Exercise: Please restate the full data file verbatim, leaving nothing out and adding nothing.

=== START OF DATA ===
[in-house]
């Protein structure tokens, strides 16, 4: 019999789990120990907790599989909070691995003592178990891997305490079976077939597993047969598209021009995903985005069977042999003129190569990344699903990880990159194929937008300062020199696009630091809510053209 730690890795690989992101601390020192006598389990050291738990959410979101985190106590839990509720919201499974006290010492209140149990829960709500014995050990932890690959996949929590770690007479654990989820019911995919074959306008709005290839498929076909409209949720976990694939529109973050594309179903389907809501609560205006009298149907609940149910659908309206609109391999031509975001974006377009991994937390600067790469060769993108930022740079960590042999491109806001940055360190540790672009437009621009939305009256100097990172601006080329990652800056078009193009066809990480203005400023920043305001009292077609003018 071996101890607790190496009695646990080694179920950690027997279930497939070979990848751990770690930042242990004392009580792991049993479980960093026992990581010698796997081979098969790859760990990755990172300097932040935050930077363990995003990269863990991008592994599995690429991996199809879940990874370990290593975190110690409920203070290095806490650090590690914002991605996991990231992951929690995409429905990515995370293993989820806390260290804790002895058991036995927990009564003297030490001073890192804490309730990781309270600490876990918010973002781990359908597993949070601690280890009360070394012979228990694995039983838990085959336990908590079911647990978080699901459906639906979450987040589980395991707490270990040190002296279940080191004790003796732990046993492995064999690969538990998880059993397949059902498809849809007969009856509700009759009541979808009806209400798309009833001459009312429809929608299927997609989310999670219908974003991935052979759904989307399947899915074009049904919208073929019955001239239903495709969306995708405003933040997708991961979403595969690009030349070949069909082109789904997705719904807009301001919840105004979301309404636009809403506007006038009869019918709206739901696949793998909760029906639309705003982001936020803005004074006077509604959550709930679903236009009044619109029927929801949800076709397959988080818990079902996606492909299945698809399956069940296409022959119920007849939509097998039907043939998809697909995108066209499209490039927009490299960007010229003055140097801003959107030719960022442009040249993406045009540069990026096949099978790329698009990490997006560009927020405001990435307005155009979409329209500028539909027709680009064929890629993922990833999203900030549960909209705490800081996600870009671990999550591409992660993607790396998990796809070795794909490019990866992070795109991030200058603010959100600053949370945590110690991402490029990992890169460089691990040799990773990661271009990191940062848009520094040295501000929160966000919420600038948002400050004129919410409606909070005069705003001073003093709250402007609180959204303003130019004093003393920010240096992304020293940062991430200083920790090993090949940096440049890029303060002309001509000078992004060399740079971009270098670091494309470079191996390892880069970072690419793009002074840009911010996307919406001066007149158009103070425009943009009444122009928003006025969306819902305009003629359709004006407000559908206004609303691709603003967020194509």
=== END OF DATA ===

[in-house]
């Protein structure tokens, strides 16, 4: 019999789990120990907790599989909070691995003592178990891997305490079976077939597993047969598209021009995903985005069977042999003129190569990344699903990880990159194929937008300062020199696009630091809510053209 730690890795690989992101601390020192006598389990050291738990959410979101985190106590839990509720919201499974006290010492209140149990829960709500014995050990932890690959996949929590770690007479654990989820019911995919074959306008709005290839498929076909409209949720976990694939529109973050594309179903389907809501609560205006009298149907609940149910659908309206609109391999031509975001974006377009991994937390600067790469060769993108930022740079960590042999491109806001940055360190540790672009437009621009939305009256100097990172601006080329990652800056078009193009066809990480203005400023920043305001009292077609003018 071996101890607790190496009695646990080694179920950690027997279930497939070979990848751990770690930042242990004392009580792991049993479980960093026992990581010698796997081979098969790859760990990755990172300097932040935050930077363990995003990269863990991008592994599995690429991996199809879940990874370990290593975190110690409920203070290095806490650090590690914002991605996991990231992951929690995409429905990515995370293993989820806390260290804790002895058991036995927990009564003297030490001073890192804490309730990781309270600490876990918010973002781990359908597993949070601690280890009360070394012979228990694995039983838990085959336990908590079911647990978080699901459906639906979450987040589980395991707490270990040190002296279940080191004790003796732990046993492995064999690969538990998880059993397949059902498809849809007969009856509700009759009541979808009806209400798309009833001459009312429809929608299927997609989310999670219908974003991935052979759904989307399947899915074009049904919208073929019955001239239903495709969306995708405003933040997708991961979403595969690009030349070949069909082109789904997705719904807009301001919840105004979301309404636009809403506007006038009869019918709206739901696949793998909760029906639309705003982001936020803005004074006077509604959550709930679903236009009044619109029927929801949800076709397959988080818990079902996606492909299945698809399956069940296409022959119920007849939509097998039907043939998809697909995108066209499209490039927009490299960007010229003055140097801003959107030719960022442009040249993406045009540069990026096949099978790329698009990490997006560009927020405001990435307005155009979409329209500028539909027709680009064929890629993922990833999203900030549960909209705490800081996600870009671990999550591409992660993607790396998990796809070795794909490019990866992070795109991030200058603010959100600053949370945590110690991402490029990992890169460089691990040799990773990661271009990191940062848009520094040295501000929160966000919420600038948002400050004129919410409606909070005069705003001073003093709250402007609180959204303003130019004093003393920010240096992304020293940062991430200083920790090993090949940096440049890029303060002309001509000078992004060399740079971009270098670091494309470079191996390892880069970072690419793009002074840009911010996307919406001066007149158009103070425009943009009444122009928003006025969306819902305009003629359709004006407000559908206004609303691709603003967020194509």